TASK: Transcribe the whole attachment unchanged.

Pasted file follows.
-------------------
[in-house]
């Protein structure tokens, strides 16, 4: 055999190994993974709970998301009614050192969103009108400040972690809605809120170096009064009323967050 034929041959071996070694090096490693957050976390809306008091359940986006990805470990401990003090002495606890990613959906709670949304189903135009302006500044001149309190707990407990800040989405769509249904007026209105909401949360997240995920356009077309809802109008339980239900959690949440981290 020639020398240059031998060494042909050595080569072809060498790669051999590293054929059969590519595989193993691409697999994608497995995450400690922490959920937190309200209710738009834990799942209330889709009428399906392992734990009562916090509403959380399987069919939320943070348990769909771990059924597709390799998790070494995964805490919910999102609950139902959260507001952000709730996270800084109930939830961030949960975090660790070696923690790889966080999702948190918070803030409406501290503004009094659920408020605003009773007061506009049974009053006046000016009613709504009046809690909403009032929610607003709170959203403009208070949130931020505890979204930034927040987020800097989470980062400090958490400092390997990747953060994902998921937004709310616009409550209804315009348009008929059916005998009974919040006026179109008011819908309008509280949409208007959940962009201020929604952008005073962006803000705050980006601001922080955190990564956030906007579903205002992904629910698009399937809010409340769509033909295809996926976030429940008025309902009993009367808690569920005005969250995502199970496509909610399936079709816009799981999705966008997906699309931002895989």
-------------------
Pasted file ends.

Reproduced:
[in-house]
């Protein structure tokens, strides 16, 4: 055999190994993974709970998301009614050192969103009108400040972690809605809120170096009064009323967050 034929041959071996070694090096490693957050976390809306008091359940986006990805470990401990003090002495606890990613959906709670949304189903135009302006500044001149309190707990407990800040989405769509249904007026209105909401949360997240995920356009077309809802109008339980239900959690949440981290 020639020398240059031998060494042909050595080569072809060498790669051999590293054929059969590519595989193993691409697999994608497995995450400690922490959920937190309200209710738009834990799942209330889709009428399906392992734990009562916090509403959380399987069919939320943070348990769909771990059924597709390799998790070494995964805490919910999102609950139902959260507001952000709730996270800084109930939830961030949960975090660790070696923690790889966080999702948190918070803030409406501290503004009094659920408020605003009773007061506009049974009053006046000016009613709504009046809690909403009032929610607003709170959203403009208070949130931020505890979204930034927040987020800097989470980062400090958490400092390997990747953060994902998921937004709310616009409550209804315009348009008929059916005998009974919040006026179109008011819908309008509280949409208007959940962009201020929604952008005073962006803000705050980006601001922080955190990564956030906007579903205002992904629910698009399937809010409340769509033909295809996926976030429940008025309902009993009367808690569920005005969250995502199970496509909610399936079709816009799981999705966008997906699309931002895989």